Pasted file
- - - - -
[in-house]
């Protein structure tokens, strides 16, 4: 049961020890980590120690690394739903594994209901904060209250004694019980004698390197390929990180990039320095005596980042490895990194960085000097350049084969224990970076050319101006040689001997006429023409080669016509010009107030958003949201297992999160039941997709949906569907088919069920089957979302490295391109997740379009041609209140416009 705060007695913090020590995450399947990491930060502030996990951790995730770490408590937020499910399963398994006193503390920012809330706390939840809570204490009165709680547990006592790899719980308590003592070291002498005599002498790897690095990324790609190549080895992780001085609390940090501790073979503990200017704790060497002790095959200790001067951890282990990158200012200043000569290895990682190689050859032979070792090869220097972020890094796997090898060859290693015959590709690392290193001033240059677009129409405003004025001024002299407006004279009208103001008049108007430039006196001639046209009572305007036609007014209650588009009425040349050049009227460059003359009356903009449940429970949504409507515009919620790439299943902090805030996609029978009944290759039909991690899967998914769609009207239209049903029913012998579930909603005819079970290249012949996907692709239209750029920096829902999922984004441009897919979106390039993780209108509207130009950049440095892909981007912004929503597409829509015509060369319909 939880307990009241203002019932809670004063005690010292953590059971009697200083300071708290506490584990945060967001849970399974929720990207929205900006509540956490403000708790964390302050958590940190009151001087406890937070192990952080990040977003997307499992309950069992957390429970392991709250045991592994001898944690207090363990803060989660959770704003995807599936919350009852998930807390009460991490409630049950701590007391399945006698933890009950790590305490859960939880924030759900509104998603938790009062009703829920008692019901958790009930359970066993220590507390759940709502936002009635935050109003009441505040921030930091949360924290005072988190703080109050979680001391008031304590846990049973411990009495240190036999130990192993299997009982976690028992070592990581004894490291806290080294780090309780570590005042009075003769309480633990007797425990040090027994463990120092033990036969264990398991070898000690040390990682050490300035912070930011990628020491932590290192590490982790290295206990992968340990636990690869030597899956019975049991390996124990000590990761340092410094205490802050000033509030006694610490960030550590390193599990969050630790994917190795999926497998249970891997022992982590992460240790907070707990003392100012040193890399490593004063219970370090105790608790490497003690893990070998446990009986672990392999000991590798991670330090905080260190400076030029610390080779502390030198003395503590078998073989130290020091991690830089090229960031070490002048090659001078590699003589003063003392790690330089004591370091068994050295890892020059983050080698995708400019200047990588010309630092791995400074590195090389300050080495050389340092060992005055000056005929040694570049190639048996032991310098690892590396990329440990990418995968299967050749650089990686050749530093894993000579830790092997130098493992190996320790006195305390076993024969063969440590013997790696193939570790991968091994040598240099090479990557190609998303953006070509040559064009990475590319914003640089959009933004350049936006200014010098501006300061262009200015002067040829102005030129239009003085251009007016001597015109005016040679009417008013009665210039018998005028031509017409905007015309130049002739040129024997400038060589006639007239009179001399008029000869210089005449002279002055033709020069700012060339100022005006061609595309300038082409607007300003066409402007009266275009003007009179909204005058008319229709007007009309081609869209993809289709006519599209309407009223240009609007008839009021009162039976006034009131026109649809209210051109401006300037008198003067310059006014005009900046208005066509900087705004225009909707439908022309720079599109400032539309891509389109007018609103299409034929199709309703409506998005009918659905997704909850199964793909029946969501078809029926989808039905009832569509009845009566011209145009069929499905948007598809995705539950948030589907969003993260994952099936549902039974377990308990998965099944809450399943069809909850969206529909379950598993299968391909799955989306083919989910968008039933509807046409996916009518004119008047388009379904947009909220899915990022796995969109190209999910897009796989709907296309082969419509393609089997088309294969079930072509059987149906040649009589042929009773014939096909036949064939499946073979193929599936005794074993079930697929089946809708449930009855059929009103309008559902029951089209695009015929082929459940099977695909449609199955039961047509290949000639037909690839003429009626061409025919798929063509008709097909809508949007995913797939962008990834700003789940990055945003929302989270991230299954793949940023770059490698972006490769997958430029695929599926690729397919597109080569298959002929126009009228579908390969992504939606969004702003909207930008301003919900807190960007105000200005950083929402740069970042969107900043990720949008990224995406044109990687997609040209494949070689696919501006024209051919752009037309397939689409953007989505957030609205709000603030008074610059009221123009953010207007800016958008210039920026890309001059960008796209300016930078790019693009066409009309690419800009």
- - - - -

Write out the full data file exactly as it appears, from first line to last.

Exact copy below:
[in-house]
């Protein structure tokens, strides 16, 4: 049961020890980590120690690394739903594994209901904060209250004694019980004698390197390929990180990039320095005596980042490895990194960085000097350049084969224990970076050319101006040689001997006429023409080669016509010009107030958003949201297992999160039941997709949906569907088919069920089957979302490295391109997740379009041609209140416009 705060007695913090020590995450399947990491930060502030996990951790995730770490408590937020499910399963398994006193503390920012809330706390939840809570204490009165709680547990006592790899719980308590003592070291002498005599002498790897690095990324790609190549080895992780001085609390940090501790073979503990200017704790060497002790095959200790001067951890282990990158200012200043000569290895990682190689050859032979070792090869220097972020890094796997090898060859290693015959590709690392290193001033240059677009129409405003004025001024002299407006004279009208103001008049108007430039006196001639046209009572305007036609007014209650588009009425040349050049009227460059003359009356903009449940429970949504409507515009919620790439299943902090805030996609029978009944290759039909991690899967998914769609009207239209049903029913012998579930909603005819079970290249012949996907692709239209750029920096829902999922984004441009897919979106390039993780209108509207130009950049440095892909981007912004929503597409829509015509060369319909 939880307990009241203002019932809670004063005690010292953590059971009697200083300071708290506490584990945060967001849970399974929720990207929205900006509540956490403000708790964390302050958590940190009151001087406890937070192990952080990040977003997307499992309950069992957390429970392991709250045991592994001898944690207090363990803060989660959770704003995807599936919350009852998930807390009460991490409630049950701590007391399945006698933890009950790590305490859960939880924030759900509104998603938790009062009703829920008692019901958790009930359970066993220590507390759940709502936002009635935050109003009441505040921030930091949360924290005072988190703080109050979680001391008031304590846990049973411990009495240190036999130990192993299997009982976690028992070592990581004894490291806290080294780090309780570590005042009075003769309480633990007797425990040090027994463990120092033990036969264990398991070898000690040390990682050490300035912070930011990628020491932590290192590490982790290295206990992968340990636990690869030597899956019975049991390996124990000590990761340092410094205490802050000033509030006694610490960030550590390193599990969050630790994917190795999926497998249970891997022992982590992460240790907070707990003392100012040193890399490593004063219970370090105790608790490497003690893990070998446990009986672990392999000991590798991670330090905080260190400076030029610390080779502390030198003395503590078998073989130290020091991690830089090229960031070490002048090659001078590699003589003063003392790690330089004591370091068994050295890892020059983050080698995708400019200047990588010309630092791995400074590195090389300050080495050389340092060992005055000056005929040694570049190639048996032991310098690892590396990329440990990418995968299967050749650089990686050749530093894993000579830790092997130098493992190996320790006195305390076993024969063969440590013997790696193939570790991968091994040598240099090479990557190609998303953006070509040559064009990475590319914003640089959009933004350049936006200014010098501006300061262009200015002067040829102005030129239009003085251009007016001597015109005016040679009417008013009665210039018998005028031509017409905007015309130049002739040129024997400038060589006639007239009179001399008029000869210089005449002279002055033709020069700012060339100022005006061609595309300038082409607007300003066409402007009266275009003007009179909204005058008319229709007007009309081609869209993809289709006519599209309407009223240009609007008839009021009162039976006034009131026109649809209210051109401006300037008198003067310059006014005009900046208005066509900087705004225009909707439908022309720079599109400032539309891509389109007018609103299409034929199709309703409506998005009918659905997704909850199964793909029946969501078809029926989808039905009832569509009845009566011209145009069929499905948007598809995705539950948030589907969003993260994952099936549902039974377990308990998965099944809450399943069809909850969206529909379950598993299968391909799955989306083919989910968008039933509807046409996916009518004119008047388009379904947009909220899915990022796995969109190209999910897009796989709907296309082969419509393609089997088309294969079930072509059987149906040649009589042929009773014939096909036949064939499946073979193929599936005794074993079930697929089946809708449930009855059929009103309008559902029951089209695009015929082929459940099977695909449609199955039961047509290949000639037909690839003429009626061409025919798929063509008709097909809508949007995913797939962008990834700003789940990055945003929302989270991230299954793949940023770059490698972006490769997958430029695929599926690729397919597109080569298959002929126009009228579908390969992504939606969004702003909207930008301003919900807190960007105000200005950083929402740069970042969107900043990720949008990224995406044109990687997609040209494949070689696919501006024209051919752009037309397939689409953007989505957030609205709000603030008074610059009221123009953010207007800016958008210039920026890309001059960008796209300016930078790019693009066409009309690419800009």